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From Antitrust Law Daily, December 29, 2014

Antitrust claim over cable box tie-in was subject to arbitration

By Greg Hammond, J.D.

Cable service provider Cox Enterprises, Inc. could enforce an arbitration agreement against a consumer in a local class action, alleging that the company violated the Sherman Act by requiring customers to rent a Cox set-top box in order to obtain full access to its premium cable services. In granting Cox’s motion to compel arbitration, the federal district court in Oklahoma City determined that the consumer failed to raise any objection sufficient to overcome the “national policy favoring arbitration” (In re Cox Enterprises, Inc. Set-Top Cable Television Box Antitrust Litigation, December 22, 2014, Cauthron, R.).

Background. Various Cox customers filed class action suits against the company, alleging that it illegally required customers to rent a Cox set-top box to gain full access to Cox’s premium cable services, in violation of the Sherman Act. Set-top boxes offer customers and cable providers the ability to communicate, allowing consumers to utilize certain features, such as the interactive programming guide, pay-per view, and video on demand.

After the local class actions were transferred to the district court, the court allowed Healy v. Cox Communications to proceed as a bellwether case, and the instant case—Alwert v. Cox Communications, Inc.—was selected to proceed as a secondary case. In Healy, the court determined that Cox waived its right to compel arbitration, based on unreasonable delay. Cox has now moved to compel arbitration in the Healy case.

Arbitration. In opposition to Cox’s motion, Plaintiff Andrew Alwert made three arguments: (1) for the same reasons set forth in Healy, Cox has waived its right to compel arbitration; (2) Alwert is not subject to the arbitration clause because the clause was inserted into the service contract after the 2009 nationwide class was pending; and (3) the clause cannot be enforced because it is illusory, giving Cox the sole right to modify the terms.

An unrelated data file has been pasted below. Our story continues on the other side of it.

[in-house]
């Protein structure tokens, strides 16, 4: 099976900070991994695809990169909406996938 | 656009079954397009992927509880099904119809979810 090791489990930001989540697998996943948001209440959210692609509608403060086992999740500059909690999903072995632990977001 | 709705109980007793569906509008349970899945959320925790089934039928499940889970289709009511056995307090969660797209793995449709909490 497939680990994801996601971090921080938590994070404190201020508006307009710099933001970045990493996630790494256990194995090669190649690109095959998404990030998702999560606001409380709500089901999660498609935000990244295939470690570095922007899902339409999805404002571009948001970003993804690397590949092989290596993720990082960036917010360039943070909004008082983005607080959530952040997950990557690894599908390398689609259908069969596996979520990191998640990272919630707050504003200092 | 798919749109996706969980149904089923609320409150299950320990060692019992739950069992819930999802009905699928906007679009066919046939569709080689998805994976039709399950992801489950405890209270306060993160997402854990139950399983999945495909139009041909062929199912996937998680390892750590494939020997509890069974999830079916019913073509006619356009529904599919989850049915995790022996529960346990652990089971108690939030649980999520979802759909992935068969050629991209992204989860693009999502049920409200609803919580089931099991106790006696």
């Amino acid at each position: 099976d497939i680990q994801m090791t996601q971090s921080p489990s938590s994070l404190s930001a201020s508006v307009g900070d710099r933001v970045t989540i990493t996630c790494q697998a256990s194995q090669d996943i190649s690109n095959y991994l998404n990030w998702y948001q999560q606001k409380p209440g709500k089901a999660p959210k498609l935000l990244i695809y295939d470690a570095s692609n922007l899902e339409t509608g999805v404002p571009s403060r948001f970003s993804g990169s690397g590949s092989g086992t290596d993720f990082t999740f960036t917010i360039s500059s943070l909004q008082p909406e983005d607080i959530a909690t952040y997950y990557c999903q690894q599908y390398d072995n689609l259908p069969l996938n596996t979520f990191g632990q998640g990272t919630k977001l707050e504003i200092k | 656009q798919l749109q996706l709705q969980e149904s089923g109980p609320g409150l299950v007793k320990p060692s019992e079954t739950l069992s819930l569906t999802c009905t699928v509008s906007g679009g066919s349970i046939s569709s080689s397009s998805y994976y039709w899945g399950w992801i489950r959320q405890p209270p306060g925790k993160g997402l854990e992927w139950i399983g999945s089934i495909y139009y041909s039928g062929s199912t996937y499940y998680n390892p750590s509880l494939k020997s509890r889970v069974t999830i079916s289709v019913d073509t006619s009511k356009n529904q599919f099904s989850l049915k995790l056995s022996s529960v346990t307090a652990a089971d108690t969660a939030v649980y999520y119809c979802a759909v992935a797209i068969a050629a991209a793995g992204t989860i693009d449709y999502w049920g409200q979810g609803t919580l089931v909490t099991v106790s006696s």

The court disagreed with all three arguments, finding first that Alwert was not a party in the Healy case, and—unlike Healy—little work has been conducted in this case. Consequently, Alwert failed to meet his heavy burden of proof in demonstrating waiver. Second, the instant case was not pending when the arbitration clause was inserted into the service contract, and Alwert was not a named plaintiff in the nationwide class action. Finally, Alwert failed to demonstrate the arbitration clause was illusory or unenforceable, as he had the right to avoid the arbitration clause at the time it was created by terminating service, or by opting out of it within 30 days of its initiation. The motion to compel arbitration and stay proceedings was therefore granted.

The case number is 12-ML-2048-C.

Attorneys: Allan Kanner (Kanner & Whiteley LLC) for Andrew Alwert. Bruce D. Sokler (Mintz Levin Cohn Ferris Glovsky & Popeo), D. Kent Meyers (Crowe & Dunlevy), and Ewell E. Eagan, Jr. (Gordon Arata McCollam Duplantis & Eagan) for Cox Communications, Inc.

Companies: Cox Communications, Inc.

MainStory: TopStory Antitrust OklahomaNews

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